×

Uh-oh, it looks like your Internet Explorer is out of date.

For a better shopping experience, please upgrade now.

Newton's Wake: A Space Opera
     

Newton's Wake: A Space Opera

3.8 12
by Ken MacLeod
 

See All Formats & Editions

With visionary epics like The Stone Canal, The Cassini Division, and Cosmonaut Keep, award-winning Scottish author Ken MacLeod has led a revolution in contemporary science fiction, blending cutting edge science and razor-sharp political insights with pure, over-the-top interstellar adventure. Now MacLeod takes this heady mix to a new level with

Customer Reviews

Average Review:

Post to your social network

     

Most Helpful Customer Reviews

See all customer reviews

Newton's Wake: A Space Opera 3.8 out of 5 based on 0 ratings. 12 reviews.
Gurdonark More than 1 year ago
How can a young woman's first mission of battlefield "archeology" go so wrong? In "Newton's Wake", Ken MacLeod takes the reader to a future history grounded in the mystery and folly of our present technological time. As with the best space opera, hard science and satire intermingle in an interesting plot to permit ideas to be made more entertaining by the characters who live them. A technological catastrophe creates a universe in which the people are recognizably human, but the settings as exotic as space itself. The work shapes up into a clash of cultures and of visions of humanity, all told within characters whose behavior is not that far removed from our own time. The narrative covers a great deal of ground in a few pages, yet the story never feels rushed or threadbare. The author wisely does not tell us all the details of his universe, but allows an allusion here and a reference there for the benefit of the jigsaw-loving reader. At the end, I was left pleased with the ride, but ready to return to the folly of my own reality.
Anonymous More than 1 year ago
Anonymous More than 1 year ago
Finished Newton's Wake yesterday and found the book very entertaining. The book is about the Carlyles, a family (more like a Mob Syndicate) and their control over the worm holes through-out the galaxy. During an expedition through a new work hole, they end up on a new planet and find some pre-human gear but are soon detained by the planets occupants, who are also human. How did they get there, well, the earth had a huge fallout and a global war. Everyone migrated into space...almost everyone...and this is where the story begins. Is it a Space Opera...yes!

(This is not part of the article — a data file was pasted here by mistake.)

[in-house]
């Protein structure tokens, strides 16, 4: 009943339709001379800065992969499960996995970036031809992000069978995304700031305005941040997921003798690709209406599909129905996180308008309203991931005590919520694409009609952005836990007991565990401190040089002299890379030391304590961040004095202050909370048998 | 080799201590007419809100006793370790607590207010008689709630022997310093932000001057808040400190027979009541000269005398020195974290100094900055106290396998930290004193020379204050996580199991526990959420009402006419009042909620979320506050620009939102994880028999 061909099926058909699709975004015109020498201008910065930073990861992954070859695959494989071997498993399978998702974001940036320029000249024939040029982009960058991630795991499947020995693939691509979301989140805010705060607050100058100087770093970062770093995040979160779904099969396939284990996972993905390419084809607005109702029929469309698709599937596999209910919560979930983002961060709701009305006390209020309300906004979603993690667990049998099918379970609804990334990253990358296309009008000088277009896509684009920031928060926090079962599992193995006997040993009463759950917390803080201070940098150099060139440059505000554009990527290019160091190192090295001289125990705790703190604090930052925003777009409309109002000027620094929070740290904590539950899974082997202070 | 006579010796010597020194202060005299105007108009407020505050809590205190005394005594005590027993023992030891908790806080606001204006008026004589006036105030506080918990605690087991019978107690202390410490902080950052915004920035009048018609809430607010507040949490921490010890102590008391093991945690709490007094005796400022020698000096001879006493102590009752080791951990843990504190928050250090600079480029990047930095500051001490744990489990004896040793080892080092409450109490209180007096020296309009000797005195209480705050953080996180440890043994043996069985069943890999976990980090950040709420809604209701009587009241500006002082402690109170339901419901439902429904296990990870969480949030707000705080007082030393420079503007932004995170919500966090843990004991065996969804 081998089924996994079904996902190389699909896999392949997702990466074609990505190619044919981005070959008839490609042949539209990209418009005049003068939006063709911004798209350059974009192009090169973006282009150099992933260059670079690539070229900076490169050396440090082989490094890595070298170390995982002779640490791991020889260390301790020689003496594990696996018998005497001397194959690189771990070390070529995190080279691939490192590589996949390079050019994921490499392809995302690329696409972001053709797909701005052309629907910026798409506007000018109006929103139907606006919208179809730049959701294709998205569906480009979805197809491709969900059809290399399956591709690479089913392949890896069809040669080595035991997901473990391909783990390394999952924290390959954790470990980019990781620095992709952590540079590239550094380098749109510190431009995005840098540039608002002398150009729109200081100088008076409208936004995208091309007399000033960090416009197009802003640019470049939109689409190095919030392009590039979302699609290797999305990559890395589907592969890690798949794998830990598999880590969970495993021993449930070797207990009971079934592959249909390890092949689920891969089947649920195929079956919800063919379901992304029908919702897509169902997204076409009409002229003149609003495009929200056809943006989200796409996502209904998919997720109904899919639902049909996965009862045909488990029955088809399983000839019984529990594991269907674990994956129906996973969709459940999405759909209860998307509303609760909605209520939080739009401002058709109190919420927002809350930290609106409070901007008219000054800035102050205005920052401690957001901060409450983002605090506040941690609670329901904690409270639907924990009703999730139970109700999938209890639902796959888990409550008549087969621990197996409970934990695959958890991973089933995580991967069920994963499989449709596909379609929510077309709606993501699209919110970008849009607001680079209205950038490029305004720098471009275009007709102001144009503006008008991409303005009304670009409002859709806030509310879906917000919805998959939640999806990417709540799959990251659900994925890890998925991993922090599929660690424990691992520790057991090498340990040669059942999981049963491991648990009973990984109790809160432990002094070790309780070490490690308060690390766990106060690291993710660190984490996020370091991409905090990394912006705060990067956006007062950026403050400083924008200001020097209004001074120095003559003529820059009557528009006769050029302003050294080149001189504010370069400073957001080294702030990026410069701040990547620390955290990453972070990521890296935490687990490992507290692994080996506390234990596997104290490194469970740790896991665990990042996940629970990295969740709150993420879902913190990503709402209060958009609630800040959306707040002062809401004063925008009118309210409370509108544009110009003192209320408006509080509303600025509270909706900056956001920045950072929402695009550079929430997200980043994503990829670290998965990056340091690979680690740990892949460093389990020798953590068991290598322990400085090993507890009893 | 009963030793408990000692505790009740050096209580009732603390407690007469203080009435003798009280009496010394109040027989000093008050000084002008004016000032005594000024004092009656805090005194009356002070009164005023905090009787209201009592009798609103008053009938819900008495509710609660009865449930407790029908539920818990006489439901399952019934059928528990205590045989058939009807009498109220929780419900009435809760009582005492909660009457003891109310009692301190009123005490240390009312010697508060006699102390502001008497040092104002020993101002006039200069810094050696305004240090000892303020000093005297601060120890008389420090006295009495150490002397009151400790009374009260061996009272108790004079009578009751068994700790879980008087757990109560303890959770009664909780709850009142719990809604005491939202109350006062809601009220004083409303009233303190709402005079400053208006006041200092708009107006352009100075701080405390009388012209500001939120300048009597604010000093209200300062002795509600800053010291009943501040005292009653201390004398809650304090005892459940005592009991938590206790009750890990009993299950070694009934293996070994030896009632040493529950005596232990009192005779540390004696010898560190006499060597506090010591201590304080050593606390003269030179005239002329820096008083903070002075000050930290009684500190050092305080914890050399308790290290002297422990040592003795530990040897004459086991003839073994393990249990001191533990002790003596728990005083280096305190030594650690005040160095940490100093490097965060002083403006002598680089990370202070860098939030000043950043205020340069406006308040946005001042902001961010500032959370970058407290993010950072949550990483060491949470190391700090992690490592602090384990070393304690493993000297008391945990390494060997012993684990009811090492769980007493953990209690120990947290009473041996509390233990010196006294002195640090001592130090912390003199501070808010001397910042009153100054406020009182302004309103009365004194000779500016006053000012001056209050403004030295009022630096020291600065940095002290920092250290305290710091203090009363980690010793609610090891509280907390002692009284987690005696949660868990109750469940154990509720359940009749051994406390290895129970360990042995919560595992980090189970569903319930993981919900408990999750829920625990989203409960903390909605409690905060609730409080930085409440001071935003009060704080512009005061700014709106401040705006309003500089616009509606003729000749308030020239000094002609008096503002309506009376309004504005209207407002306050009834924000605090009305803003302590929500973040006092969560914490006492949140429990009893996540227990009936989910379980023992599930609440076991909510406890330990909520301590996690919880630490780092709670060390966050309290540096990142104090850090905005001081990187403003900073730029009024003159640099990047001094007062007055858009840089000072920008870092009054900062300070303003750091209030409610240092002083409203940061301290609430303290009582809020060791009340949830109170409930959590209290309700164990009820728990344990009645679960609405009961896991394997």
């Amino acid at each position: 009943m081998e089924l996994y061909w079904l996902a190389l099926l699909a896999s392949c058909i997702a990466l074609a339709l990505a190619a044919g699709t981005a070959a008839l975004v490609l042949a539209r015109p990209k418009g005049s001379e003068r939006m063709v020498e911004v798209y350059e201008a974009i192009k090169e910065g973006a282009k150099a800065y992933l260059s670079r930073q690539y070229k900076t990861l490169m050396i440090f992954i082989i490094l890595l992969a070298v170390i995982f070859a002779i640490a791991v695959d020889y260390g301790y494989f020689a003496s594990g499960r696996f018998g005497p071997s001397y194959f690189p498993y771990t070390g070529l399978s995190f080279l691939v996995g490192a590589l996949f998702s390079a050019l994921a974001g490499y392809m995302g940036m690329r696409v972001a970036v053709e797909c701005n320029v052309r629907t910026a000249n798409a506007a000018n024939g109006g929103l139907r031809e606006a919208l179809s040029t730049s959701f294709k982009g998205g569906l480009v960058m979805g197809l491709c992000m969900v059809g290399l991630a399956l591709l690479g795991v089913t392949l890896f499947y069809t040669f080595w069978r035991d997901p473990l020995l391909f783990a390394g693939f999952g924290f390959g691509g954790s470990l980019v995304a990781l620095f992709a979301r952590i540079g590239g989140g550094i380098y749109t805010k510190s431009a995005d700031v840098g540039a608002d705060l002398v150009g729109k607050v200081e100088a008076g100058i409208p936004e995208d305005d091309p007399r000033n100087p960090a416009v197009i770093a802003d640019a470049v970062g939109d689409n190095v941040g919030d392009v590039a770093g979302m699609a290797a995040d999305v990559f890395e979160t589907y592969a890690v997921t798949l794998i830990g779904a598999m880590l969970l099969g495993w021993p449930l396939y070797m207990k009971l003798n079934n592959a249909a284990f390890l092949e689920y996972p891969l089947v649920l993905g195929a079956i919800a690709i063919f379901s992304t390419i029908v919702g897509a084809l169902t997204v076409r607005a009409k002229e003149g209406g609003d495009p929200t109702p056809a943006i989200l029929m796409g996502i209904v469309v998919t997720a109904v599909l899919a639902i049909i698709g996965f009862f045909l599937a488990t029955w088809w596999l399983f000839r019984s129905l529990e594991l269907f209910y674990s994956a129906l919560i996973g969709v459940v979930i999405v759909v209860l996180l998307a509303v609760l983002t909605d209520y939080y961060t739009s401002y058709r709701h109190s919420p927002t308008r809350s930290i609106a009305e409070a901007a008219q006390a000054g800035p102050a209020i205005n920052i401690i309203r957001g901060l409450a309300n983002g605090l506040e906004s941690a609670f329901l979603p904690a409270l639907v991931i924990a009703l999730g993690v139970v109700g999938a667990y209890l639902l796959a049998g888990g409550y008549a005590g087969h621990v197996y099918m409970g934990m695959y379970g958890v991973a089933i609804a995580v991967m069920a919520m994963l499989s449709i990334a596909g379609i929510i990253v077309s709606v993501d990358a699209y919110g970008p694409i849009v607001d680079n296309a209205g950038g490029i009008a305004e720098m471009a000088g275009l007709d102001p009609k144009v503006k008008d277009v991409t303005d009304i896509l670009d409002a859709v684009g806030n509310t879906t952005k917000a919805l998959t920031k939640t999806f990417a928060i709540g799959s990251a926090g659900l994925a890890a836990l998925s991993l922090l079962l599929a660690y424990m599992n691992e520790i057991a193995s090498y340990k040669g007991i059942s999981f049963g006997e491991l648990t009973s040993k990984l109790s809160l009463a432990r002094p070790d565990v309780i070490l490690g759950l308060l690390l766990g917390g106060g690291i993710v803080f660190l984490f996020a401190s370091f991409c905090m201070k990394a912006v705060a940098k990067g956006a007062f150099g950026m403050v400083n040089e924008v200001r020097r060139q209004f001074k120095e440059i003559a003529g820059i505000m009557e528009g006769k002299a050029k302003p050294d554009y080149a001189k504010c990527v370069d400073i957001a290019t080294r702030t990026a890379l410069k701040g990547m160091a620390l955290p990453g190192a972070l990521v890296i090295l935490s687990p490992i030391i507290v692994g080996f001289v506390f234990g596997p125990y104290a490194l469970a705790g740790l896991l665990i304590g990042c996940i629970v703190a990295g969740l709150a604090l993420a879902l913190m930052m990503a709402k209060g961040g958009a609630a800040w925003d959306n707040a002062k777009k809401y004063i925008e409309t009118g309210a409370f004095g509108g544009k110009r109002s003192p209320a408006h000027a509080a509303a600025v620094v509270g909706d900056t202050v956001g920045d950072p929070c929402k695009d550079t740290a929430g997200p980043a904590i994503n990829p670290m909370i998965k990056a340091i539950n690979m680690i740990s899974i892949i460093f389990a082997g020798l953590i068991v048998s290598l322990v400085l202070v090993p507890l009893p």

Anonymous More than 1 year ago
Anonymous More than 1 year ago
Anonymous More than 1 year ago
Anonymous More than 1 year ago
Anonymous More than 1 year ago
Anonymous More than 1 year ago
Anonymous More than 1 year ago
Anonymous More than 1 year ago
Guest More than 1 year ago
In this stand-alone novel about a future human society in the aftermath of a singularity event, the author shows excellent creativity in developing interesting political situations interspersed with smaller scale action, adventure, and mystery. It's not a book you'll want to put down often. My only complaint is that after reading it through one time I felt like I missed alot. For those interested in hard SF, this one has lots of techno-wonders that make you smile as you think 'what-if.' One of my favorites is a society that modifies all of its members so that their facial-recognition brain centers never forget a face. It does wonders for security - everyone knows you once they've seen you once! I liked the novel overall, but found some of the dialects spoken by the Scottish characters difficult to wade through and decipher. This is a wild ride and worth reading.